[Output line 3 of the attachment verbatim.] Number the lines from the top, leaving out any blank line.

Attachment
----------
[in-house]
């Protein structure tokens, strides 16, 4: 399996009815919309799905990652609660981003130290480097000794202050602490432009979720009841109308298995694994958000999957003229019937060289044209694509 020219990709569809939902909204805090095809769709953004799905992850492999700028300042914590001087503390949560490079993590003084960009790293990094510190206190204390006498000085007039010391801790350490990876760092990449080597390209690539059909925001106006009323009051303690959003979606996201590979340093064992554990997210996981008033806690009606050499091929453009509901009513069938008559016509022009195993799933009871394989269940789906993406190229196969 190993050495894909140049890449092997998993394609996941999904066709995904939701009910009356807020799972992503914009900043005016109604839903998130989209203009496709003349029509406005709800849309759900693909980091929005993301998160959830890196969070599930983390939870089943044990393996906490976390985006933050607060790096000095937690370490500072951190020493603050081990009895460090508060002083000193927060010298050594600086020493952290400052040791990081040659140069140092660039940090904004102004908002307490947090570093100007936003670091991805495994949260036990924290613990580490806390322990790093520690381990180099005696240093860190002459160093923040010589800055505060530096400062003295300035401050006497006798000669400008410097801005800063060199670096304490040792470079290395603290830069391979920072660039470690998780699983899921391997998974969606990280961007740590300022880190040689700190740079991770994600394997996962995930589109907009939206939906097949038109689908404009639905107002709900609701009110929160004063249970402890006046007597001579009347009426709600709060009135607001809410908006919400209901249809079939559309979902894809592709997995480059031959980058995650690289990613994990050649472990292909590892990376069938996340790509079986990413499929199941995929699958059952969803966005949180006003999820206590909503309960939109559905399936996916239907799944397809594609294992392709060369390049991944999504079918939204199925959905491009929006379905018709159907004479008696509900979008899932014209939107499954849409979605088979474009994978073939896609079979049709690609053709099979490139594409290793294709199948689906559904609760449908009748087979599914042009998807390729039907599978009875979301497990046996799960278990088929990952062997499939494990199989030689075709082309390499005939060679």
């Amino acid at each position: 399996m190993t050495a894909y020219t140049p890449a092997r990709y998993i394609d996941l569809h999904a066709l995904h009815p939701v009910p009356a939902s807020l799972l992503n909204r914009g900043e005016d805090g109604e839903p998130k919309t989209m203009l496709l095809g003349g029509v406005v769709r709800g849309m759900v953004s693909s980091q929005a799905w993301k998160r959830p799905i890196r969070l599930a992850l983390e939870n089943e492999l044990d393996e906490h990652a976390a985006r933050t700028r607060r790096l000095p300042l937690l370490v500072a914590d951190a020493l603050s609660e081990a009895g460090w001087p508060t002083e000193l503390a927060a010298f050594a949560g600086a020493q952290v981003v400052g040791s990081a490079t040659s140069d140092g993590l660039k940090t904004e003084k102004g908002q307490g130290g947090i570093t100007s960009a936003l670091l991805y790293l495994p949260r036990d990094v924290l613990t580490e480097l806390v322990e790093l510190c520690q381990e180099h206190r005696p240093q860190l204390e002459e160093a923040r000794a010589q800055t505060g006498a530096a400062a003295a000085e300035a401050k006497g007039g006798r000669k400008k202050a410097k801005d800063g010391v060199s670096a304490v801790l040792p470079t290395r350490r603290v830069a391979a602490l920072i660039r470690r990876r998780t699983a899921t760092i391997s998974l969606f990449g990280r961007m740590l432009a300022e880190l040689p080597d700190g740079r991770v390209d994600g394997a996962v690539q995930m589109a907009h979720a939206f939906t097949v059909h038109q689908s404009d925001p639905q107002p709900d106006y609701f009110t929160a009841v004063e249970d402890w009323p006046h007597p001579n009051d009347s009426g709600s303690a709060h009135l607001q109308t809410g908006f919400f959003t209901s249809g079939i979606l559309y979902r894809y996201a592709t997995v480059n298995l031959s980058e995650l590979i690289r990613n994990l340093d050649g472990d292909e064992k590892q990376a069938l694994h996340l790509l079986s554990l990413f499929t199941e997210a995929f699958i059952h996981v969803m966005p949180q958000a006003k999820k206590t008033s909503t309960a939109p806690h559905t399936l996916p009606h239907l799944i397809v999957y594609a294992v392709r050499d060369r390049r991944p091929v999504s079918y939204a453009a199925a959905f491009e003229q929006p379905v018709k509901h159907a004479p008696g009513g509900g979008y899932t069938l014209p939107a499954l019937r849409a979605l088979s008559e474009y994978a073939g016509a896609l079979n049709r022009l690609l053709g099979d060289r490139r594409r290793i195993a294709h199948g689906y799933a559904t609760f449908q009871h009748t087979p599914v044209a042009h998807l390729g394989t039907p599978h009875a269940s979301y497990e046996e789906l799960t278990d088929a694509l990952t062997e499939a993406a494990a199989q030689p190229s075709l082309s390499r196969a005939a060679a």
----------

């Amino acid at each position: 399996m190993t050495a894909y020219t140049p890449a092997r990709y998993i394609d996941l569809h999904a066709l995904h009815p939701v009910p009356a939902s807020l799972l992503n909204r914009g900043e005016d805090g109604e839903p998130k919309t989209m203009l496709l095809g003349g029509v406005v769709r709800g849309m759900v953004s693909s980091q929005a799905w993301k998160r959830p799905i890196r969070l599930a992850l983390e939870n089943e492999l044990d393996e906490h990652a976390a985006r933050t700028r607060r790096l000095p300042l937690l370490v500072a914590d951190a020493l603050s609660e081990a009895g460090w001087p508060t002083e000193l503390a927060a010298f050594a949560g600086a020493q952290v981003v400052g040791s990081a490079t040659s140069d140092g993590l660039k940090t904004e003084k102004g908002q307490g130290g947090i570093t100007s960009a936003l670091l991805y790293l495994p949260r036990d990094v924290l613990t580490e480097l806390v322990e790093l510190c520690q381990e180099h206190r005696p240093q860190l204390e002459e160093a923040r000794a010589q800055t505060g006498a530096a400062a003295a000085e300035a401050k006497g007039g006798r000669k400008k202050a410097k801005d800063g010391v060199s670096a304490v801790l040792p470079t290395r350490r603290v830069a391979a602490l920072i660039r470690r990876r998780t699983a899921t760092i391997s998974l969606f990449g990280r961007m740590l432009a300022e880190l040689p080597d700190g740079r991770v390209d994600g394997a996962v690539q995930m589109a907009h979720a939206f939906t097949v059909h038109q689908s404009d925001p639905q107002p709900d106006y609701f009110t929160a009841v004063e249970d402890w009323p006046h007597p001579n009051d009347s009426g709600s303690a709060h009135l607001q109308t809410g908006f919400f959003t209901s249809g079939i979606l559309y979902r894809y996201a592709t997995v480059n298995l031959s980058e995650l590979i690289r990613n994990l340093d050649g472990d292909e064992k590892q990376a069938l694994h996340l790509l079986s554990l990413f499929t199941e997210a995929f699958i059952h996981v969803m966005p949180q958000a006003k999820k206590t008033s909503t309960a939109p806690h559905t399936l996916p009606h239907l799944i397809v999957y594609a294992v392709r050499d060369r390049r991944p091929v999504s079918y939204a453009a199925a959905f491009e003229q929006p379905v018709k509901h159907a004479p008696g009513g509900g979008y899932t069938l014209p939107a499954l019937r849409a979605l088979s008559e474009y994978a073939g016509a896609l079979n049709r022009l690609l053709g099979d060289r490139r594409r290793i195993a294709h199948g689906y799933a559904t609760f449908q009871h009748t087979p599914v044209a042009h998807l390729g394989t039907p599978h009875a269940s979301y497990e046996e789906l799960t278990d088929a694509l990952t062997e499939a993406a494990a199989q030689p190229s075709l082309s390499r196969a005939a060679a």